Authentication in the adCenter API
|This topic has been removed because its content is either included in other topics, or is no longer valid.|
When you call the Microsoft adCenter API, you must supply authentication information, such as a user name, password, and developer token.
|Passwords and developer tokens must be kept secure and should be encrypted whenever they are persisted to a storage device, such as a file, database, registry, disk, CD, or a USB storage device. If you capture your SOAP information for troubleshooting, make sure that any values for your credentials are not compromised. For example, do not send your actual password and developer token via e-mail.|
The user name and password are also used for the adCenter Web service user interface. Notice that in the different adCenter operating environments (sandbox and production) you will use different user names and passwords. However, in an operating environment, the same user name and password would be used for the API and the user interface.
The developer token is validated against an adCenter internal database. The developer token is generated for you when your account is created—you cannot change it. Similar to the user name and password, the developer token is different for the sandbox and the production environments. The developer token enforces stricter security when you access adCenter by using the API.
|In addition to the developer token previously described, Microsoft can also provide a third-party user access key. Developers can use this developer token to create third-party tools that manage multiple accounts for advertisers. To obtain a third-party developer token, contact your adCenter Technical Support representative or account executive.|
The URLs for the adCenter API production and sandbox Web Services Description Language (WSDL) documents use the Secure Sockets Layer (SSL) protocol, as noted by https in the URL. The adCenter user interface also requires SSL.
If you want to capture your SOAP requests for troubleshooting, you must do so before the request is encrypted and sent to the Internet.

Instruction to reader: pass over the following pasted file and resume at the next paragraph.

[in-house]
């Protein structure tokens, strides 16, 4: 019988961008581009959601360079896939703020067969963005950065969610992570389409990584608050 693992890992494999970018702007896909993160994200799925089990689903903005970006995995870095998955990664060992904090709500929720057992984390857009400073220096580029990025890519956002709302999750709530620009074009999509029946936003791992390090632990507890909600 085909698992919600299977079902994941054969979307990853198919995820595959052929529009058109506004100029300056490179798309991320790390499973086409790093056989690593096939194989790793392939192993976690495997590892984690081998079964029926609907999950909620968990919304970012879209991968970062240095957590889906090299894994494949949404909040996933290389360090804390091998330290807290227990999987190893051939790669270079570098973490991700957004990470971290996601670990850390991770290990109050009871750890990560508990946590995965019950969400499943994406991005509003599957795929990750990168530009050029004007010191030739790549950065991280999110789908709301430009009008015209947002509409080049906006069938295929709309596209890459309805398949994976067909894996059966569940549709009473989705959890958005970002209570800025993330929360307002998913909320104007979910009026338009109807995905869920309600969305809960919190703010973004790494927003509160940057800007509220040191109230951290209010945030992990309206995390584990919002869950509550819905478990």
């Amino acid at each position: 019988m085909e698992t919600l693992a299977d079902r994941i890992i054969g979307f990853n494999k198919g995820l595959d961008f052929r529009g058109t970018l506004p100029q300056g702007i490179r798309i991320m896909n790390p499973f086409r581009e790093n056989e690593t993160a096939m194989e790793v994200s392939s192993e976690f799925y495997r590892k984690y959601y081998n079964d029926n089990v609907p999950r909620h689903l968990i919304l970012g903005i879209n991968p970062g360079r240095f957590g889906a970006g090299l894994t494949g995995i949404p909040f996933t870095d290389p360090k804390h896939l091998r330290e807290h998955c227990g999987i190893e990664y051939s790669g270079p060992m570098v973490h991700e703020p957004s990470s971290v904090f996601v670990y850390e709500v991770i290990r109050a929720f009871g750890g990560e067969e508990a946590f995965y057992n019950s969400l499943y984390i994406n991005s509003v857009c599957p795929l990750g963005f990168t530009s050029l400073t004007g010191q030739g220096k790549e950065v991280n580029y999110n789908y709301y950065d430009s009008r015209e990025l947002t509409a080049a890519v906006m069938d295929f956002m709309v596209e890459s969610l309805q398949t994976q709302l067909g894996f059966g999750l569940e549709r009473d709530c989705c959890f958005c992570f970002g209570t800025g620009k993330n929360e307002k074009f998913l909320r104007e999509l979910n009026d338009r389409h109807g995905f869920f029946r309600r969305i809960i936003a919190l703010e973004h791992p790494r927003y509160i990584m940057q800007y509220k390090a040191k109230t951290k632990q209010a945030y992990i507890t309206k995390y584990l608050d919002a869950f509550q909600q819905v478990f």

For more information about SOAP, see SOAP Request and Response Messages.
The Administration, Campaign Management, and Reporting Web services encapsulate the authentication information in the header of each of the request message objects. For an example of how to set these elements in C#, see How to Create Campaigns in C#.
The Customer Management and Notification Management Web services contain an ApiUserAuthHeader object that encapsulates the user name, password, and developer token. The following C# code example shows how to set your authentication information in an
ApiUserAuthHeader object when you use the
CustomerManagement Web service.
// Create an instance of the CustomerManagement Web service. CustomerManagement objCustMgt = new CustomerManagement(); // Create an instance of the ApiUserAuthHeader class. ApiUserAuthHeader authHdr = new ApiUserAuthHeader(); // Specify the values for the ApiUserAuthHeader elements. // Use your own values instead of the following example strings. authHdr.UserName = "your_user_name"; authHdr.Password = "your_password"; authHdr.UserAccessKey = "your_user_access_key"; // Assign the ApiUserAuthHeader variable to the // CustomerManagement value. objCustMgt.ApiUserAuthHeaderValue = authHdr; // Your credentials are now associated with your // instance of the CustomerManagement Web service, // so objCustMgt can now be used to call customer // management service operations, such as CustomerSignUp.